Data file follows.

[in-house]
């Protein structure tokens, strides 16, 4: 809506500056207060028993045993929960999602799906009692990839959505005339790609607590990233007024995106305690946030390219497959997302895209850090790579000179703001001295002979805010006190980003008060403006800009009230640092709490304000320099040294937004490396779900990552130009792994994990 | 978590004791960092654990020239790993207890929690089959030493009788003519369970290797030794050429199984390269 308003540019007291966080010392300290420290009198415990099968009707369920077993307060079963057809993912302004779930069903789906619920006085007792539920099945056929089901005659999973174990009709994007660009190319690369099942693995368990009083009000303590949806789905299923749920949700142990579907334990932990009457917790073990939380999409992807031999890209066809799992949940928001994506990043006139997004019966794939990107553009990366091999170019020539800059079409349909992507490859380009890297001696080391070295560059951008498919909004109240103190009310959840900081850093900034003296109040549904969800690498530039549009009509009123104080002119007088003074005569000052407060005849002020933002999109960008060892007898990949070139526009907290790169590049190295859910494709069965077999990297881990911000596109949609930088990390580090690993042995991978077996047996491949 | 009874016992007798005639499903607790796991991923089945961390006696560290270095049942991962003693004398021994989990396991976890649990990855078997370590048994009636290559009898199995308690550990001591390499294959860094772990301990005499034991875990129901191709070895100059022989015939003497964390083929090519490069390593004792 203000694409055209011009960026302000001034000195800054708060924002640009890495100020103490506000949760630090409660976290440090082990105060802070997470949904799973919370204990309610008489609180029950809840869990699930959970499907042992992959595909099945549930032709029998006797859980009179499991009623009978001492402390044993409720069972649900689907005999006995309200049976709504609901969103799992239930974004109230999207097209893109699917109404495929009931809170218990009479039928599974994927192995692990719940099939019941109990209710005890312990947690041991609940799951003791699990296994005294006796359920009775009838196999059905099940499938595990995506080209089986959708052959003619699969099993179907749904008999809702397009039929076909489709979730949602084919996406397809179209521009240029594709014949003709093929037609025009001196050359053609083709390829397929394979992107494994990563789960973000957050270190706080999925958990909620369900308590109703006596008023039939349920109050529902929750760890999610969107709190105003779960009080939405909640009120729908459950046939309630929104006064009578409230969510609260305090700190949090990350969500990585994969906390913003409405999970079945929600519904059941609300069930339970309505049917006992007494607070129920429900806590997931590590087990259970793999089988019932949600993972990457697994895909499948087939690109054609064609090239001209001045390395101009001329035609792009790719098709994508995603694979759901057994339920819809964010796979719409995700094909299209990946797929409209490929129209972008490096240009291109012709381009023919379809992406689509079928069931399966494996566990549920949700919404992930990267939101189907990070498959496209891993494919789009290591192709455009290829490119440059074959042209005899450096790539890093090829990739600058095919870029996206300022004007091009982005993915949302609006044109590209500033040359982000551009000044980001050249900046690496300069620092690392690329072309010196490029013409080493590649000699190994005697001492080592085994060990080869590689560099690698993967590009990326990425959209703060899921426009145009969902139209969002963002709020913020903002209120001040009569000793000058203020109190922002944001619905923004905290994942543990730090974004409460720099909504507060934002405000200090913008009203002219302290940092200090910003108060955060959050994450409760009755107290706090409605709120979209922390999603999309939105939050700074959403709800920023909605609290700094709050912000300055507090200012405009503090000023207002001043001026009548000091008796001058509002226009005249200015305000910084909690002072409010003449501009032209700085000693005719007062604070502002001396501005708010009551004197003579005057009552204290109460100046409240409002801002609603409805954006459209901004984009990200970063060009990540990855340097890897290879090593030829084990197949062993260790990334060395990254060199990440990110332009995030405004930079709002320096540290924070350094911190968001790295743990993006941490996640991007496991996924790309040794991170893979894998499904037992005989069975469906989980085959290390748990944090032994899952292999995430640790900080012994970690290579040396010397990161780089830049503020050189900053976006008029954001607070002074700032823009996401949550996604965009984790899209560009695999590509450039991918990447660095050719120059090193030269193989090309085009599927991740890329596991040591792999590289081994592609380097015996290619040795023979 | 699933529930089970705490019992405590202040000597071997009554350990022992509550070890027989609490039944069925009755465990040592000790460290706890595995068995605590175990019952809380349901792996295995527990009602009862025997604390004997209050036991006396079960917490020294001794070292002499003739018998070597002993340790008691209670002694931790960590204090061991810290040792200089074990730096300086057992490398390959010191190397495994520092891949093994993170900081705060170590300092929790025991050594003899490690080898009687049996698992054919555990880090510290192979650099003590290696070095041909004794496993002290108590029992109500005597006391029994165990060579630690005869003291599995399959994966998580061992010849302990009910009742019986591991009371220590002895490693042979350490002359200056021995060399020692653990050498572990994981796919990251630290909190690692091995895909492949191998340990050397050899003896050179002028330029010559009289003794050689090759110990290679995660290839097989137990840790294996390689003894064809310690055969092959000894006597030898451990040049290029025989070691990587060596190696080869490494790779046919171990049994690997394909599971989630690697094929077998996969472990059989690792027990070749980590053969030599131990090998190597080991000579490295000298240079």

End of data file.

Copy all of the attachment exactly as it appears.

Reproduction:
[in-house]
């Protein structure tokens, strides 16, 4: 809506500056207060028993045993929960999602799906009692990839959505005339790609607590990233007024995106305690946030390219497959997302895209850090790579000179703001001295002979805010006190980003008060403006800009009230640092709490304000320099040294937004490396779900990552130009792994994990 | 978590004791960092654990020239790993207890929690089959030493009788003519369970290797030794050429199984390269 308003540019007291966080010392300290420290009198415990099968009707369920077993307060079963057809993912302004779930069903789906619920006085007792539920099945056929089901005659999973174990009709994007660009190319690369099942693995368990009083009000303590949806789905299923749920949700142990579907334990932990009457917790073990939380999409992807031999890209066809799992949940928001994506990043006139997004019966794939990107553009990366091999170019020539800059079409349909992507490859380009890297001696080391070295560059951008498919909004109240103190009310959840900081850093900034003296109040549904969800690498530039549009009509009123104080002119007088003074005569000052407060005849002020933002999109960008060892007898990949070139526009907290790169590049190295859910494709069965077999990297881990911000596109949609930088990390580090690993042995991978077996047996491949 | 009874016992007798005639499903607790796991991923089945961390006696560290270095049942991962003693004398021994989990396991976890649990990855078997370590048994009636290559009898199995308690550990001591390499294959860094772990301990005499034991875990129901191709070895100059022989015939003497964390083929090519490069390593004792 203000694409055209011009960026302000001034000195800054708060924002640009890495100020103490506000949760630090409660976290440090082990105060802070997470949904799973919370204990309610008489609180029950809840869990699930959970499907042992992959595909099945549930032709029998006797859980009179499991009623009978001492402390044993409720069972649900689907005999006995309200049976709504609901969103799992239930974004109230999207097209893109699917109404495929009931809170218990009479039928599974994927192995692990719940099939019941109990209710005890312990947690041991609940799951003791699990296994005294006796359920009775009838196999059905099940499938595990995506080209089986959708052959003619699969099993179907749904008999809702397009039929076909489709979730949602084919996406397809179209521009240029594709014949003709093929037609025009001196050359053609083709390829397929394979992107494994990563789960973000957050270190706080999925958990909620369900308590109703006596008023039939349920109050529902929750760890999610969107709190105003779960009080939405909640009120729908459950046939309630929104006064009578409230969510609260305090700190949090990350969500990585994969906390913003409405999970079945929600519904059941609300069930339970309505049917006992007494607070129920429900806590997931590590087990259970793999089988019932949600993972990457697994895909499948087939690109054609064609090239001209001045390395101009001329035609792009790719098709994508995603694979759901057994339920819809964010796979719409995700094909299209990946797929409209490929129209972008490096240009291109012709381009023919379809992406689509079928069931399966494996566990549920949700919404992930990267939101189907990070498959496209891993494919789009290591192709455009290829490119440059074959042209005899450096790539890093090829990739600058095919870029996206300022004007091009982005993915949302609006044109590209500033040359982000551009000044980001050249900046690496300069620092690392690329072309010196490029013409080493590649000699190994005697001492080592085994060990080869590689560099690698993967590009990326990425959209703060899921426009145009969902139209969002963002709020913020903002209120001040009569000793000058203020109190922002944001619905923004905290994942543990730090974004409460720099909504507060934002405000200090913008009203002219302290940092200090910003108060955060959050994450409760009755107290706090409605709120979209922390999603999309939105939050700074959403709800920023909605609290700094709050912000300055507090200012405009503090000023207002001043001026009548000091008796001058509002226009005249200015305000910084909690002072409010003449501009032209700085000693005719007062604070502002001396501005708010009551004197003579005057009552204290109460100046409240409002801002609603409805954006459209901004984009990200970063060009990540990855340097890897290879090593030829084990197949062993260790990334060395990254060199990440990110332009995030405004930079709002320096540290924070350094911190968001790295743990993006941490996640991007496991996924790309040794991170893979894998499904037992005989069975469906989980085959290390748990944090032994899952292999995430640790900080012994970690290579040396010397990161780089830049503020050189900053976006008029954001607070002074700032823009996401949550996604965009984790899209560009695999590509450039991918990447660095050719120059090193030269193989090309085009599927991740890329596991040591792999590289081994592609380097015996290619040795023979 | 699933529930089970705490019992405590202040000597071997009554350990022992509550070890027989609490039944069925009755465990040592000790460290706890595995068995605590175990019952809380349901792996295995527990009602009862025997604390004997209050036991006396079960917490020294001794070292002499003739018998070597002993340790008691209670002694931790960590204090061991810290040792200089074990730096300086057992490398390959010191190397495994520092891949093994993170900081705060170590300092929790025991050594003899490690080898009687049996698992054919555990880090510290192979650099003590290696070095041909004794496993002290108590029992109500005597006391029994165990060579630690005869003291599995399959994966998580061992010849302990009910009742019986591991009371220590002895490693042979350490002359200056021995060399020692653990050498572990994981796919990251630290909190690692091995895909492949191998340990050397050899003896050179002028330029010559009289003794050689090759110990290679995660290839097989137990840790294996390689003894064809310690055969092959000894006597030898451990040049290029025989070691990587060596190696080869490494790779046919171990049994690997394909599971989630690697094929077998996969472990059989690792027990070749980590053969030599131990090998190597080991000579490295000298240079």